cyst is a cavity that contains a liquid or semi-solid substance that forms in an organ or tissue. The vast majority of cysts are not cancerous, but some can disrupt the functioning of an organ and cause pain.
There are several types of cysts: the most common are found in the skin, ovaries, breasts and kidneys.
Two types of cysts occur under the skin: the epidermoid cyst (formed from epidermal cells) and the sebaceous cyst (formed in the sebaceous glands). These cysts have the appearance of small smooth bumps of the same color as the skin or rather “yellow-white”.
They appear on the face, on the neck, on the trunk, and sometimes in the genital area. It can also be found in the back and limbs. Mostly painless, these cysts grow slowly and usually require no treatment.
The pilonidal cyst is a small pocket containing hair and skin debris located above the intergluteal furrow. If they become infected, these cysts can be very painful and require intervention. Pilonidal cysts occur more commonly in young men and the problem is often recurrent. People who spend long periods sitting, such as truck drivers, are at higher risk of developing this type of cyst.
The synovial cyst appears most often on the back of the wrist or at the base of the fingers, spontaneously or following a trauma. Its size varies from a few millimeters to several centimeters and it can be painful during compression or during certain movements. These cysts are not dangerous and usually go away on their own after a few weeks or months. Minor surgery may be performed to remove the cyst.
The popliteal cyst (or Baker’s cyst) is a pocket of articular fluid (synovial fluid) that appears behind the fold of the knee. Depending on its volume, the cyst can cause discomfort or pain behind the knee, such as tension, difficulty walking or limitation of flexion movements. Rarely, it can compress some nerves and cause swelling or tingling in the leg. Most of the time, the popliteal cyst is linked to arthritis or a knee injury.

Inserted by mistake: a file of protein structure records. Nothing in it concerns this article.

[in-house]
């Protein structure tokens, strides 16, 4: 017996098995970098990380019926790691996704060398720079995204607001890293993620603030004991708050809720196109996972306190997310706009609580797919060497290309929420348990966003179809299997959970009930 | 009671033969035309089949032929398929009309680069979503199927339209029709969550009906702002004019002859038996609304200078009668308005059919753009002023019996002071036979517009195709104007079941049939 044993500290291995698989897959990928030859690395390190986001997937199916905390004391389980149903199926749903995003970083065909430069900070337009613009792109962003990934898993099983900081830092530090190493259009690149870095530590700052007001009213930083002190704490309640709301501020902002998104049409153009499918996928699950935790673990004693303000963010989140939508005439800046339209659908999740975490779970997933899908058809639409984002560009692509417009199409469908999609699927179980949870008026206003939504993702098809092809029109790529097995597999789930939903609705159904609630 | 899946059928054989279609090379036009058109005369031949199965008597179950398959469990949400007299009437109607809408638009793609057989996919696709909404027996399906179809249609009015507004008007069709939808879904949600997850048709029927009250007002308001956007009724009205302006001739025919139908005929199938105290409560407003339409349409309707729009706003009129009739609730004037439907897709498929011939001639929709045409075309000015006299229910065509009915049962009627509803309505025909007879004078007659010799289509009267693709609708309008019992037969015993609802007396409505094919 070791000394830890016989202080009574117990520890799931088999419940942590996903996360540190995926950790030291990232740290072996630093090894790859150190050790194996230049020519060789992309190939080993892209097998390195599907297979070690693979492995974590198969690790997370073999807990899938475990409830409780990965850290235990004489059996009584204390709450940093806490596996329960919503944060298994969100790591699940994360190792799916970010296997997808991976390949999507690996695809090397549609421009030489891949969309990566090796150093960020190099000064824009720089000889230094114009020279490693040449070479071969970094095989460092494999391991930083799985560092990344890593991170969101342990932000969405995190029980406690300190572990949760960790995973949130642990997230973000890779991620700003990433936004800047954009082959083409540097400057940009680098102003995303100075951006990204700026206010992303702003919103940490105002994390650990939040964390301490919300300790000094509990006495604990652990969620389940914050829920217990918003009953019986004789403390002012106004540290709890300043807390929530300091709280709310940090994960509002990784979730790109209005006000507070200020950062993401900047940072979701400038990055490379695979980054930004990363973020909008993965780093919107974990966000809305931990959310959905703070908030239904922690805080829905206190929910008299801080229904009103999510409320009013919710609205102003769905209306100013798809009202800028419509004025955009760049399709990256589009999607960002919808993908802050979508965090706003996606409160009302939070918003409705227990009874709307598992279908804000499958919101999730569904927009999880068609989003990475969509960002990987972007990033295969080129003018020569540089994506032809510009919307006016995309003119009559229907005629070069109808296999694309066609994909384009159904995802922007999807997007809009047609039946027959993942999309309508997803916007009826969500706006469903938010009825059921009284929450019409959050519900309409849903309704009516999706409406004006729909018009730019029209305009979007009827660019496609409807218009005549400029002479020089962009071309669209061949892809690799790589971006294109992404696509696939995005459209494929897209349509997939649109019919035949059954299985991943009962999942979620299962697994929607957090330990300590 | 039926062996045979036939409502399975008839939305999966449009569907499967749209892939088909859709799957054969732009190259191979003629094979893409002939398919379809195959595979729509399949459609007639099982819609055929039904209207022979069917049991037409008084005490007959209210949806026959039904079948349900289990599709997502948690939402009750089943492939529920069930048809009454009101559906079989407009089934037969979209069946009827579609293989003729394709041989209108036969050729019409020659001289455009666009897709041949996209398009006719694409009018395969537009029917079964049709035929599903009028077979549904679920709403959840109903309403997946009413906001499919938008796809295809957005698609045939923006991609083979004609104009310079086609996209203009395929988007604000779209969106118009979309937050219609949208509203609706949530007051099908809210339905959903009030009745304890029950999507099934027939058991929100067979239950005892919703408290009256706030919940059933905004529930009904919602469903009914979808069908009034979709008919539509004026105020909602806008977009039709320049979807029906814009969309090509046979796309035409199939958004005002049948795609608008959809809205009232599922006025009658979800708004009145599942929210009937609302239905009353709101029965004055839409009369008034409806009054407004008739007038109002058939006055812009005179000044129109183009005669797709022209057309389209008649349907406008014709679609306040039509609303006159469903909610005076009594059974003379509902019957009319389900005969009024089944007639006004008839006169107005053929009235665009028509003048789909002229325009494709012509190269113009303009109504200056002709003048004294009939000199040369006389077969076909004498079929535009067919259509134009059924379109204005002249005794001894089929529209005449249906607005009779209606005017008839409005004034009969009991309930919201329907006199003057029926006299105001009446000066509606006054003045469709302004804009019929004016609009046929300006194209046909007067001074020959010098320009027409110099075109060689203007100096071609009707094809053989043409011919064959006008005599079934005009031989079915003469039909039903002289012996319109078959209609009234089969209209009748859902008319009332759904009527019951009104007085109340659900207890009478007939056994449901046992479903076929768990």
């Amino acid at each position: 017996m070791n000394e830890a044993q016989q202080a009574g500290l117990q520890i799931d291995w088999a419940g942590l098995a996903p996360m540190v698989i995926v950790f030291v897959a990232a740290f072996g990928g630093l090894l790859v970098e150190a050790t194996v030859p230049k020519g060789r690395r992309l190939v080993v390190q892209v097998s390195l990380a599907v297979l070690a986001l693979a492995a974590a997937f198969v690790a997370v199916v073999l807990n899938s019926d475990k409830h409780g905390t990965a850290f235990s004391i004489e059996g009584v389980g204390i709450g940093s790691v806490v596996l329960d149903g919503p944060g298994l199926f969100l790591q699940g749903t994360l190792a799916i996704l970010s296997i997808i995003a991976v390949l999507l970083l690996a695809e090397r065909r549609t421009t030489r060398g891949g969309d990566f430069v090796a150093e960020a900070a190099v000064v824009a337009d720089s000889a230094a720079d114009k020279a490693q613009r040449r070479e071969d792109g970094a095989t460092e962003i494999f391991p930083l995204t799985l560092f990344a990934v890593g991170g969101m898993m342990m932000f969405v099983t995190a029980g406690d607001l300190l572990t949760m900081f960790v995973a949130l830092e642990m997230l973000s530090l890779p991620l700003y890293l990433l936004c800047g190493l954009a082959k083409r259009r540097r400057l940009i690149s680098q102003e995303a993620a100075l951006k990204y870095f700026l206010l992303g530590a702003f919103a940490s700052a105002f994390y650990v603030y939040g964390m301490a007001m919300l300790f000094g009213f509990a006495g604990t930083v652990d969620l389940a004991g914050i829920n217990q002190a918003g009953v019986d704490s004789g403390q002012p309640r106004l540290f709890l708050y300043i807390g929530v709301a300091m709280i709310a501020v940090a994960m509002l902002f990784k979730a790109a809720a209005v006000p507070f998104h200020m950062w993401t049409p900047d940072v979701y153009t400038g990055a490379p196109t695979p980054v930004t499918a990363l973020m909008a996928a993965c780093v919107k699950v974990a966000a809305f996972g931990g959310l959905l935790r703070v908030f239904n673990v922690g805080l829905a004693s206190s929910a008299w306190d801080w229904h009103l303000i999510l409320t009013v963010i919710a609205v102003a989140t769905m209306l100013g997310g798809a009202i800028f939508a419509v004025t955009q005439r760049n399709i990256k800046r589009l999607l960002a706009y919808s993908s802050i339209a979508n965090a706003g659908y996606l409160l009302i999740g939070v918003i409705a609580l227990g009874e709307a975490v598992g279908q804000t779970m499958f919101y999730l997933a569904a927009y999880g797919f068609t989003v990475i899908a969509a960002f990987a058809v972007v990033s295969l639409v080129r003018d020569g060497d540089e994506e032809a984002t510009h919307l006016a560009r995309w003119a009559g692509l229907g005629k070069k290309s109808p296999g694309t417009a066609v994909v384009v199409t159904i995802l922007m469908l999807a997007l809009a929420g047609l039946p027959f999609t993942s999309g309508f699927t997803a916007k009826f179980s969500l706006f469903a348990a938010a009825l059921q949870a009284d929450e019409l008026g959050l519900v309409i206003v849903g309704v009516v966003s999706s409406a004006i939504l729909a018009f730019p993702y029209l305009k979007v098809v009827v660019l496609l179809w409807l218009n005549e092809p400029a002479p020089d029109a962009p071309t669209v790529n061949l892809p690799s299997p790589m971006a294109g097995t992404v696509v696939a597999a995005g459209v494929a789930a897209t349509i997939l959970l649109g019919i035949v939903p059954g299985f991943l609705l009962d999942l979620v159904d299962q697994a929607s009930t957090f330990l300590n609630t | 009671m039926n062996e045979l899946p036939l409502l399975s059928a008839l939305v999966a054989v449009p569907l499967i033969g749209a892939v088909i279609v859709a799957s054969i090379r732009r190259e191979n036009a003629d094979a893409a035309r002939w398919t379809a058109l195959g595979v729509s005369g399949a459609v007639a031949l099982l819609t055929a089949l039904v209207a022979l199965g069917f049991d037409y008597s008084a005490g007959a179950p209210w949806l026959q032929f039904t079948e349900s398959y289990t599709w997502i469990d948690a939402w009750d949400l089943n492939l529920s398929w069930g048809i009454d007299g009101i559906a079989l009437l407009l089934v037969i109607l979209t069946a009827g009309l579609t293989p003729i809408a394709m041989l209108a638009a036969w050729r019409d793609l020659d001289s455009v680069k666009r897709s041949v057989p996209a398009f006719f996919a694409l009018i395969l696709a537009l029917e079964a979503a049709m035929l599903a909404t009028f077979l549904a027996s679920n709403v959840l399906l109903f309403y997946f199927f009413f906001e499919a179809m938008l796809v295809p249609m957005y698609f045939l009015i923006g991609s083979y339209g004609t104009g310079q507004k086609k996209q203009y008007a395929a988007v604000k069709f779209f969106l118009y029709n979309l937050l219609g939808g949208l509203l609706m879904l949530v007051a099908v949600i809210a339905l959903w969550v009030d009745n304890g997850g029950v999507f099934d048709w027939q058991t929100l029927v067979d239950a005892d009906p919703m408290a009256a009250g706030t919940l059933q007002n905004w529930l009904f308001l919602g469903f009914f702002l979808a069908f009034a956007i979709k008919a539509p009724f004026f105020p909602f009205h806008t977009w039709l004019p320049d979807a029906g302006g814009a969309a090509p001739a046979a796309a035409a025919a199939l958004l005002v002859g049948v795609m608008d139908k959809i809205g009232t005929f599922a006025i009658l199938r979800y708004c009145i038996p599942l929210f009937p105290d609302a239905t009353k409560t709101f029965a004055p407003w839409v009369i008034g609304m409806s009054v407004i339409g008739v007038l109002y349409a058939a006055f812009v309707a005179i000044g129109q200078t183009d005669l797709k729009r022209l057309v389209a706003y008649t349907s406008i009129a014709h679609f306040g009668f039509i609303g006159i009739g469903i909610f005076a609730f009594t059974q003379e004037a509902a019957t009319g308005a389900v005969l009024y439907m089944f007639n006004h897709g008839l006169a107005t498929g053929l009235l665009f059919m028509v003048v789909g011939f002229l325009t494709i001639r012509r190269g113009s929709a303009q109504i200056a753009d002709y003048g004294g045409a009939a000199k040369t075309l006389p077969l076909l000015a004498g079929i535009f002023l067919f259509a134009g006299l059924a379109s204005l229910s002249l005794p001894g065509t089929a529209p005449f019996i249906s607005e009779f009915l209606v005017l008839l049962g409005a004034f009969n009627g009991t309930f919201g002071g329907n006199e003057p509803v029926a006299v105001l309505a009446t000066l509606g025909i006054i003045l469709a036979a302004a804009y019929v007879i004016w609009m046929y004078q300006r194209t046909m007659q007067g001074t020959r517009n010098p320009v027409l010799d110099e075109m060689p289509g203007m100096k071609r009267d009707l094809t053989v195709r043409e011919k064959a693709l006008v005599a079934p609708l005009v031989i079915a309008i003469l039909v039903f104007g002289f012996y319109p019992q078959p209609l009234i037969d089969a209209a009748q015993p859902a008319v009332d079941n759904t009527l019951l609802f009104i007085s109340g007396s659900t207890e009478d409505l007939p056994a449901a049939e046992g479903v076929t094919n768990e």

|The joints and tendons, such as the knee and wrists, are lined with a membrane called synovial tissue. This secretes a viscous liquid, the synovial fluid , which allows to nourish and lubricate the joints. The synovial tissue can spontaneously or following trauma, form pockets that fill with synovial fluid, causing cysts.|
The cyst of Bartholin’s gland is manifested by a lump or pain at the entrance of the vagina. Bartholin’s glands produce a protective and lubricating fluid that can sometimes become infected and cause swelling or cyst formation. This cyst is not serious and can affect all women at some point in their lives.
An ovarian cyst is a pocket filled with fluid that develops on the surface or inside of an ovary. Ovarian cysts are very common in women and are rarely cancerous before the age of 50.
There are several types of ovarian cysts. The functional cysts appear during the ovulation cycle (release of an egg from the ovary). Most pain-free, harmless and non-cancerous, they usually go away on their own after 2 or 3 menstrual cycles.
Other types of cysts are due to benign tumors such as dermoid cysts , the endometriosis cysts (or endometrioma) in women with endometriosis. The polycystic ovary syndrome is not due to cysts but the follicles on the ovaries that make up the volume.
Some benign ovarian cysts may increase the risk of ovarian cancer. Some malignant tumors and some ovarian cancers start with an ovarian cyst.